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  • Boot time analyzer for Win10?

    Home Forums AskWoody support Windows Windows 10 Questions: Win10 Boot time analyzer for Win10?

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      • #2270377
        GC
        AskWoody Plus

        Looking for a program that will help me identify why Win10 now takes 60s to boot up… Any ideas?

      • #2270388
        PKCano
        Manager

        What version of Win10 are you running? 1809, 1903, 1909, 2004? Home or Pro?

      • #2270436
        Microfix
        AskWoody MVP

        You could start by checking your msconfig for startup apps/programs (or Sysinternals autoruns) ensure faststart is switched off, adjust performance settings for quicker rendering, set services to manual for apps you do not use, just to start with.

        edit: on a quick search found bootracer (free)
        Note: Have no experience on this program, although there is an edition for W10.


        No problem can be solved from the same level of consciousness that created IT- AE
        • #2270457
          b
          AskWoody Plus

          ensure faststart is switched off

          That makes booting slower.

          • #2270459
            Microfix
            AskWoody MVP

            Agreed, but easier to troubleshoot things now, as well as boot-time could also be misinterpreted on analyisis for this topic issue.

            Fast start can be switched back on once bootime issues have been resolved, should the OP wish to do so.


            No problem can be solved from the same level of consciousness that created IT- AE
            1 user thanked author for this post.
            b
      • #2270736
        Rick Corbett
        AskWoody_MVP

        Looking for a program that will help me identify why Win10 now takes 60s to boot up… Any ideas?

        Have you tried TechNet/Sysinternals’ free, portable Process Monitor (ProcMon)? It’s a little complicated to interpret results but includes boot logging as an option, including event timers.

        Very generally:

        1. If it’s the first time you’ve used ProcMon, make sure you run it using Run as administrator, accept UAC and the EULA (which only appears the first time you use ProcMon) and, when the ProcMon window appears, quickly use CTRL+e to stop capturing events then CTRL+x to clear the display.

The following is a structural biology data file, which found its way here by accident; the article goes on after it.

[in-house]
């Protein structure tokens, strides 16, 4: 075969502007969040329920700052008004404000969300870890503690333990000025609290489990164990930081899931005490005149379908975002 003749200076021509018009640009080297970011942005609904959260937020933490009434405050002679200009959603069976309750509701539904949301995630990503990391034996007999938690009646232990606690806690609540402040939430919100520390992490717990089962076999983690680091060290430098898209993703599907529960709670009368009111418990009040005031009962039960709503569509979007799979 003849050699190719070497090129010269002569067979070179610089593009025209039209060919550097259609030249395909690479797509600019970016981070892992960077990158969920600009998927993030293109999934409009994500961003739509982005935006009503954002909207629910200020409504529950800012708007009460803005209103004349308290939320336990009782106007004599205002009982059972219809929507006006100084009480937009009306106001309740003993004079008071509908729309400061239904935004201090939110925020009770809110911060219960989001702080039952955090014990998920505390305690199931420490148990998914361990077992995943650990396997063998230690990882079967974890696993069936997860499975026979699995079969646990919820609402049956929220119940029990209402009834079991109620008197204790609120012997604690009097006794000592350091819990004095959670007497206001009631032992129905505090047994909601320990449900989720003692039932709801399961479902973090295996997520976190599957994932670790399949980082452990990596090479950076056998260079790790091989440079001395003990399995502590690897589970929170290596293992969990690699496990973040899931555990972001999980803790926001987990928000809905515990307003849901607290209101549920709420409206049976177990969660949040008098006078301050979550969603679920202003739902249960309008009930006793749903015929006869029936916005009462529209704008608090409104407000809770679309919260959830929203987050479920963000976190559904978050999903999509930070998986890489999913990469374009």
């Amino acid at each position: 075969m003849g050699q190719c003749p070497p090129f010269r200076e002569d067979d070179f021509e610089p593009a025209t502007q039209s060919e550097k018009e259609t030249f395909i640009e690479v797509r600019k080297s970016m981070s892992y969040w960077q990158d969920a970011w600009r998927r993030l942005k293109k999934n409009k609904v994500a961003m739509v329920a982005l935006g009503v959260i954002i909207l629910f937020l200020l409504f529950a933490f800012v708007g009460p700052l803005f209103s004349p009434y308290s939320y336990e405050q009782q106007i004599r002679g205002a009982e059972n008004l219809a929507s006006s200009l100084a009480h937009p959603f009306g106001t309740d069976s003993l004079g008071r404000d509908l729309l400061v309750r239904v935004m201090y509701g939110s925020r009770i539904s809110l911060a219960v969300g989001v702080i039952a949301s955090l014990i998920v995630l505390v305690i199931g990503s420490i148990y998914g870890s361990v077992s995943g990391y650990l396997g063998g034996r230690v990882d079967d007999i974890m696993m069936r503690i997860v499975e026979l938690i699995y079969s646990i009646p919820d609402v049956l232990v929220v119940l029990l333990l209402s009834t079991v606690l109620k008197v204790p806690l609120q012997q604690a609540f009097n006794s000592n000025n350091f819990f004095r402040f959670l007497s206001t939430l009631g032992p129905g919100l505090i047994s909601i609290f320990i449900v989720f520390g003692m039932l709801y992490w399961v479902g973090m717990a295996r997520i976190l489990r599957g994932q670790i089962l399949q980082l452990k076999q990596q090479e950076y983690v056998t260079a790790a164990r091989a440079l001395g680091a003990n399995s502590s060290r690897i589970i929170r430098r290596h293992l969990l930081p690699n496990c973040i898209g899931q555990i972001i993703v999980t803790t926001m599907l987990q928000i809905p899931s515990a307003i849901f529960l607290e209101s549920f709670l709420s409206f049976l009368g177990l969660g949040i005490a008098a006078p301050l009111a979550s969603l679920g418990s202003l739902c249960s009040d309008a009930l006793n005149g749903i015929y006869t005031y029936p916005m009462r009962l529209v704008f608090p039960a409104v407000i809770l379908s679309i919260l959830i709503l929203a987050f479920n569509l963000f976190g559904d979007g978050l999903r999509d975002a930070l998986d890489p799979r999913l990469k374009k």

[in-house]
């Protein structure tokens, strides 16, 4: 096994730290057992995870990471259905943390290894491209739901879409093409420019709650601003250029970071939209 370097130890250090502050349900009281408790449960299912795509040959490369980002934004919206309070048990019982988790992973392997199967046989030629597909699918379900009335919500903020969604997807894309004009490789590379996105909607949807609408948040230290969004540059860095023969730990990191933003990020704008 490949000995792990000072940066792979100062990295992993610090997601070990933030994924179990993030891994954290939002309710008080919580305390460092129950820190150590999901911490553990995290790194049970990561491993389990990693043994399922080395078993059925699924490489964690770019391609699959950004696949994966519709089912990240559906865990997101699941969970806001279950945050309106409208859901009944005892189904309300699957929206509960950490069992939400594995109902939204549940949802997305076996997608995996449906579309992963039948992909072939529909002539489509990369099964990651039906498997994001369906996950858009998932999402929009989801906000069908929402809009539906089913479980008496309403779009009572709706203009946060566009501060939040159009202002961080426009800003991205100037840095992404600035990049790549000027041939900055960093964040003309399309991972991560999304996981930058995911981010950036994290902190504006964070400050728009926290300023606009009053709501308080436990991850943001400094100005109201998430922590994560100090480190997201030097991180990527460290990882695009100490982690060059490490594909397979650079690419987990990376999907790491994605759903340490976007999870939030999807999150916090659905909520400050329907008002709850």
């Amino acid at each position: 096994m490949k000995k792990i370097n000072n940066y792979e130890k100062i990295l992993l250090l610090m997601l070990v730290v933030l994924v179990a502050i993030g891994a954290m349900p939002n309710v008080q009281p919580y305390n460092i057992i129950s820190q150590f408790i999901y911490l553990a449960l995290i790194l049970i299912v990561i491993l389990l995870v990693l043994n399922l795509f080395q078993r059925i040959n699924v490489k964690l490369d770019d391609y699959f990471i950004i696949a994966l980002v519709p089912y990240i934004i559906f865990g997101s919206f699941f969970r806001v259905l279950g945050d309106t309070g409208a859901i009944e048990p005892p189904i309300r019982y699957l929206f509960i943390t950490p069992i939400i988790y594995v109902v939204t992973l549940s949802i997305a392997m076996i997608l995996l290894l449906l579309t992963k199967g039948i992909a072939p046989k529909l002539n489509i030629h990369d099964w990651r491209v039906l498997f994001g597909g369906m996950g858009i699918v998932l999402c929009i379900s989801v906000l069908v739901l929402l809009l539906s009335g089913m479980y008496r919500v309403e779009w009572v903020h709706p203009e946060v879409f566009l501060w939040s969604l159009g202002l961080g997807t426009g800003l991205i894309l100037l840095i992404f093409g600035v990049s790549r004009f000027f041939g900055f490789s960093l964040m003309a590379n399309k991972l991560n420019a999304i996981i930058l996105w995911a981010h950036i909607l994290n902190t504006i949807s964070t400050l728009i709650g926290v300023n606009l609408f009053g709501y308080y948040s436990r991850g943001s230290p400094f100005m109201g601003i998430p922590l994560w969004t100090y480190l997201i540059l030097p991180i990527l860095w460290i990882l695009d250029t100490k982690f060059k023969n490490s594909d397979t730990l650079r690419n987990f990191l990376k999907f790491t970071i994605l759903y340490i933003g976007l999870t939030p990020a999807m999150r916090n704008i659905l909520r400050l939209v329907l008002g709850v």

2. In the Options menu, choose Select Columns and tick ‘Date &Time‘, ‘Duration‘ and ‘Completion Time‘.

        3. Consider removing the tick from ‘Time of Day‘ (The fractional seconds are very granular and often difficult to interpret. IMO you probably only need the full seconds shown by ‘Date &Time‘ when you’re trying to work out a boot delay.).

        4. Move the timing columns to the left to make them easier to view.

        5. Still in the Options menu, choose ‘Enable Boot Logging‘; DON’T tick the checkbox… just click on the OK button.

        6. Close ProcMon (and any open Explorer windows) and shut down.

        7. Restart your device.

        That’s it, basically. When your device restarts, it will load ProcMon very early in the system process and begin logging events (like drivers loading, etc.) well before the user process (Sign in…) begins.

        8. After you sign in, run ProcMon again. You’ll see the following dialog:

        procmon-log

        9. Click the Yes button and save it. (I tend to save the log to the desktop for convenience.) Note that it can take quite some time for the data to be written to the log…

        procmon-converting-data

        … then filtered…

        procmon-apply-event-filter

        … before being displayed in ProcMon.

        I suggest you pay particular attention to the Duration and Result columns. Duration is obvious, i.e. shows how long each event takes. Result is very useful though. For example, deselect the category filters (the 5 right-most icons in the toolbar) so only Show File System Activity is active. It’s then much easier to spot failures caused by missing/corrupt files or locked files… which leads to retries and thus delays.

        For a useful summary, click on the Tools menu and choose Process Activity Summary. Again, it will take a while for the large amount of boot log data to be analyzed before display.

        You’ll see a huge number of svchost.exe events but, if you click on each event, you can see what actual commands are being hosted by the service manager. You can also click on any of the column headings to re-order the lists. Double-click on any process and you’ll see a breakdown of the summary categories.

        PS – Note that Boot logging is only carried out once. If you want another boot log then you’ll need to enable it again.

        Hope this helps…

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      • #2270747
        Rick Corbett
        AskWoody_MVP

        I forgot to mention… ProcMon’s saved bootlog files are BIG and it’s common for several to be created, each one several hundreds of MB!

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